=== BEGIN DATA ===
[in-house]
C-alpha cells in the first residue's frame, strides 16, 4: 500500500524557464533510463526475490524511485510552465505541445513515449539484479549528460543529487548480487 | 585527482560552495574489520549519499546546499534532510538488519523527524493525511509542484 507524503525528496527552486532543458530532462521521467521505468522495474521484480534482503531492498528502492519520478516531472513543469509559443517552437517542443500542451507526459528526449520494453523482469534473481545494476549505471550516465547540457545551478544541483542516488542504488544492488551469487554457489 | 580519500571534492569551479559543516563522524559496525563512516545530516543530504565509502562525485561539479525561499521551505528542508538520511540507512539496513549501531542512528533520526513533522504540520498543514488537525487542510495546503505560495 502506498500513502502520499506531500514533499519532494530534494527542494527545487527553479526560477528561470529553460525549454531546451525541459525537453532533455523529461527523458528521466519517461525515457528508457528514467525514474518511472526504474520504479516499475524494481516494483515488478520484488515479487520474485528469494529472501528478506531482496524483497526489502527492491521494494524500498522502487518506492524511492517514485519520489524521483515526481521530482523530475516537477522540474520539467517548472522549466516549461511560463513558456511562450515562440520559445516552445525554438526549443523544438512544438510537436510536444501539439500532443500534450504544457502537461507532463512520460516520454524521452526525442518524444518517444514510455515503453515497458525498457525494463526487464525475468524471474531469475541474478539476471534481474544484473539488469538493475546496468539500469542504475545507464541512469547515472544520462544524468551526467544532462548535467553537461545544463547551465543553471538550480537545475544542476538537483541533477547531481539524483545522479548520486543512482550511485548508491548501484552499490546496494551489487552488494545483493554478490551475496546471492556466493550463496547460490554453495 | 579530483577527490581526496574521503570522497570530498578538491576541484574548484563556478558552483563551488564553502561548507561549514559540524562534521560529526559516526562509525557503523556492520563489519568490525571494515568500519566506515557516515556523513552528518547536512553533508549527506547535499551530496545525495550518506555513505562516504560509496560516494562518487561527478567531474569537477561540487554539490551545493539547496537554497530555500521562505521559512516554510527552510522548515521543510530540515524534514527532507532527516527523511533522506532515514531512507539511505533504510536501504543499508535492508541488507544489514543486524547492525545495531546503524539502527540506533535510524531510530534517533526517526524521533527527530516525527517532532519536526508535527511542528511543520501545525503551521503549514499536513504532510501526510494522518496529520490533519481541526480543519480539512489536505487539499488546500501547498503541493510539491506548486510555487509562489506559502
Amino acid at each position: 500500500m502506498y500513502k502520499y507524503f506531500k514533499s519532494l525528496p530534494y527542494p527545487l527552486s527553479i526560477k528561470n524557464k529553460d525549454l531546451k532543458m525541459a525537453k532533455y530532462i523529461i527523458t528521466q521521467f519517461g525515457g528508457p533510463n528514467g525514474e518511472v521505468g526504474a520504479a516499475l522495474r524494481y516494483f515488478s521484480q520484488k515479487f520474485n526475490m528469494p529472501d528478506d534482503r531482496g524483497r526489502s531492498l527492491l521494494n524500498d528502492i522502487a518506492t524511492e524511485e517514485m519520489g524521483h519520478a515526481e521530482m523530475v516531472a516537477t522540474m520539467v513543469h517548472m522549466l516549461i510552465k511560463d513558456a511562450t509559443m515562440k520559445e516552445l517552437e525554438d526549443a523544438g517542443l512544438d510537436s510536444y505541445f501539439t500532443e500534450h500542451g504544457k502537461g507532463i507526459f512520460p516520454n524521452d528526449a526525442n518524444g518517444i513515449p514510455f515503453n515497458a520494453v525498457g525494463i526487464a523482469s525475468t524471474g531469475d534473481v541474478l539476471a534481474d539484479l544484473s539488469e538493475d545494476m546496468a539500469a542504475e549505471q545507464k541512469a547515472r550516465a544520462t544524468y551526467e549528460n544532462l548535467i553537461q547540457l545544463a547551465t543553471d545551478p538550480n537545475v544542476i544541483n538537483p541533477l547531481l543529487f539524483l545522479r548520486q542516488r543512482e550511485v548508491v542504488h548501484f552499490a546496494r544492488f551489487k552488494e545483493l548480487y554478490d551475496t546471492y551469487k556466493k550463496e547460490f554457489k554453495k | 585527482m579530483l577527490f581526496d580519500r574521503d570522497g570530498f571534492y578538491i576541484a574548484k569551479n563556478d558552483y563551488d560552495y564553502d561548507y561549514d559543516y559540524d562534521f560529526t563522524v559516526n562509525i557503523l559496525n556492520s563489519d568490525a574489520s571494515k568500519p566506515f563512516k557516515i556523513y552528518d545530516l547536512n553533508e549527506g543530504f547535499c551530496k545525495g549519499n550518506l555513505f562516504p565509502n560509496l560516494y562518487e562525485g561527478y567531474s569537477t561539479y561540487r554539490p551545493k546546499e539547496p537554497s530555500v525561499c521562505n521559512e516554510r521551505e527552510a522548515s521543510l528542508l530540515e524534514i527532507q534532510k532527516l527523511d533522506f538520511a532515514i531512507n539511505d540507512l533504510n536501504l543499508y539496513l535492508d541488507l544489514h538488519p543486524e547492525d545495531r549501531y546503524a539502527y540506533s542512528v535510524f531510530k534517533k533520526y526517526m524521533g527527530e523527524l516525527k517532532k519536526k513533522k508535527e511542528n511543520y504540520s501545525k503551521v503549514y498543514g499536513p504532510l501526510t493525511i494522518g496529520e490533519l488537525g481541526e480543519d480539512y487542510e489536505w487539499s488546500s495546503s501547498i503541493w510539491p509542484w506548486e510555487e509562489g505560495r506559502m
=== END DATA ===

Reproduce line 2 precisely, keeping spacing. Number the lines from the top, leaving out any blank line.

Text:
C-alpha cells in the first residue's frame, strides 16, 4: 500500500524557464533510463526475490524511485510552465505541445513515449539484479549528460543529487548480487 | 585527482560552495574489520549519499546546499534532510538488519523527524493525511509542484 507524503525528496527552486532543458530532462521521467521505468522495474521484480534482503531492498528502492519520478516531472513543469509559443517552437517542443500542451507526459528526449520494453523482469534473481545494476549505471550516465547540457545551478544541483542516488542504488544492488551469487554457489 | 580519500571534492569551479559543516563522524559496525563512516545530516543530504565509502562525485561539479525561499521551505528542508538520511540507512539496513549501531542512528533520526513533522504540520498543514488537525487542510495546503505560495 502506498500513502502520499506531500514533499519532494530534494527542494527545487527553479526560477528561470529553460525549454531546451525541459525537453532533455523529461527523458528521466519517461525515457528508457528514467525514474518511472526504474520504479516499475524494481516494483515488478520484488515479487520474485528469494529472501528478506531482496524483497526489502527492491521494494524500498522502487518506492524511492517514485519520489524521483515526481521530482523530475516537477522540474520539467517548472522549466516549461511560463513558456511562450515562440520559445516552445525554438526549443523544438512544438510537436510536444501539439500532443500534450504544457502537461507532463512520460516520454524521452526525442518524444518517444514510455515503453515497458525498457525494463526487464525475468524471474531469475541474478539476471534481474544484473539488469538493475546496468539500469542504475545507464541512469547515472544520462544524468551526467544532462548535467553537461545544463547551465543553471538550480537545475544542476538537483541533477547531481539524483545522479548520486543512482550511485548508491548501484552499490546496494551489487552488494545483493554478490551475496546471492556466493550463496547460490554453495 | 579530483577527490581526496574521503570522497570530498578538491576541484574548484563556478558552483563551488564553502561548507561549514559540524562534521560529526559516526562509525557503523556492520563489519568490525571494515568500519566506515557516515556523513552528518547536512553533508549527506547535499551530496545525495550518506555513505562516504560509496560516494562518487561527478567531474569537477561540487554539490551545493539547496537554497530555500521562505521559512516554510527552510522548515521543510530540515524534514527532507532527516527523511533522506532515514531512507539511505533504510536501504543499508535492508541488507544489514543486524547492525545495531546503524539502527540506533535510524531510530534517533526517526524521533527527530516525527517532532519536526508535527511542528511543520501545525503551521503549514499536513504532510501526510494522518496529520490533519481541526480543519480539512489536505487539499488546500501547498503541493510539491506548486510555487509562489506559502